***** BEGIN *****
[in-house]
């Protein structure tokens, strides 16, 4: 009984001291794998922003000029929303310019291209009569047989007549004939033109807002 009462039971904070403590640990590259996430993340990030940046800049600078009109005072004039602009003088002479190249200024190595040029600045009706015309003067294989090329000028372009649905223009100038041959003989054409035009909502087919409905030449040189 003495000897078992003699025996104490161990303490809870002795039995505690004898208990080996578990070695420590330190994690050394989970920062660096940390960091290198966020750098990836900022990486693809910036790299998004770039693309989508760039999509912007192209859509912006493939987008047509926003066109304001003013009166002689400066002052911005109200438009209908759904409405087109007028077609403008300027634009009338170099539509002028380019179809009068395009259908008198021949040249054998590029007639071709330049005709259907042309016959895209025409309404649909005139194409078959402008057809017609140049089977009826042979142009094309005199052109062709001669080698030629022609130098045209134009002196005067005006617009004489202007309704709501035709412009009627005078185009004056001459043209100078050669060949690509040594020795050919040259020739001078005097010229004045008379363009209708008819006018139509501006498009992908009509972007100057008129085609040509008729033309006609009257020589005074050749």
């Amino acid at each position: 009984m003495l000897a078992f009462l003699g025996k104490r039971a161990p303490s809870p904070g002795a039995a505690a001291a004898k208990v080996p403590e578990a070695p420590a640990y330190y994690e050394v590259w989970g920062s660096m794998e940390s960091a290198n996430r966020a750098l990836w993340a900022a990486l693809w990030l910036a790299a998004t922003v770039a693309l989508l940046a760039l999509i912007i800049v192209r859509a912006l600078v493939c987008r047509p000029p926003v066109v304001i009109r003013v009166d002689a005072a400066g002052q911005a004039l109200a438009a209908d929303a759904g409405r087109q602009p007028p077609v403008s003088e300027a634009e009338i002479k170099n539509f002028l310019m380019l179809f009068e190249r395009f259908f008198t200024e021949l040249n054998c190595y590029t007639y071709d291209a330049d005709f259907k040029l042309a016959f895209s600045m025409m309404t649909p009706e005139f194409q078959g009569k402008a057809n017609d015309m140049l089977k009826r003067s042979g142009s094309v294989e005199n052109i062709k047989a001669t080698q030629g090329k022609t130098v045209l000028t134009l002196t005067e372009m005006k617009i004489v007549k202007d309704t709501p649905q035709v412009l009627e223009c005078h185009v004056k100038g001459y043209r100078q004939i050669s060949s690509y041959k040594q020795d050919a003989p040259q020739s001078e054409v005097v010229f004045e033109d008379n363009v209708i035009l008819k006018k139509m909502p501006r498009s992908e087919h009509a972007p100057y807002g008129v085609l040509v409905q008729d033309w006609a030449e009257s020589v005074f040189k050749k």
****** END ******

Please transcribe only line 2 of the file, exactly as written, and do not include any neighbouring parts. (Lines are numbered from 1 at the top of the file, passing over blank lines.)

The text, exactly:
């Protein structure tokens, strides 16, 4: 009984001291794998922003000029929303310019291209009569047989007549004939033109807002 009462039971904070403590640990590259996430993340990030940046800049600078009109005072004039602009003088002479190249200024190595040029600045009706015309003067294989090329000028372009649905223009100038041959003989054409035009909502087919409905030449040189 003495000897078992003699025996104490161990303490809870002795039995505690004898208990080996578990070695420590330190994690050394989970920062660096940390960091290198966020750098990836900022990486693809910036790299998004770039693309989508760039999509912007192209859509912006493939987008047509926003066109304001003013009166002689400066002052911005109200438009209908759904409405087109007028077609403008300027634009009338170099539509002028380019179809009068395009259908008198021949040249054998590029007639071709330049005709259907042309016959895209025409309404649909005139194409078959402008057809017609140049089977009826042979142009094309005199052109062709001669080698030629022609130098045209134009002196005067005006617009004489202007309704709501035709412009009627005078185009004056001459043209100078050669060949690509040594020795050919040259020739001078005097010229004045008379363009209708008819006018139509501006498009992908009509972007100057008129085609040509008729033309006609009257020589005074050749």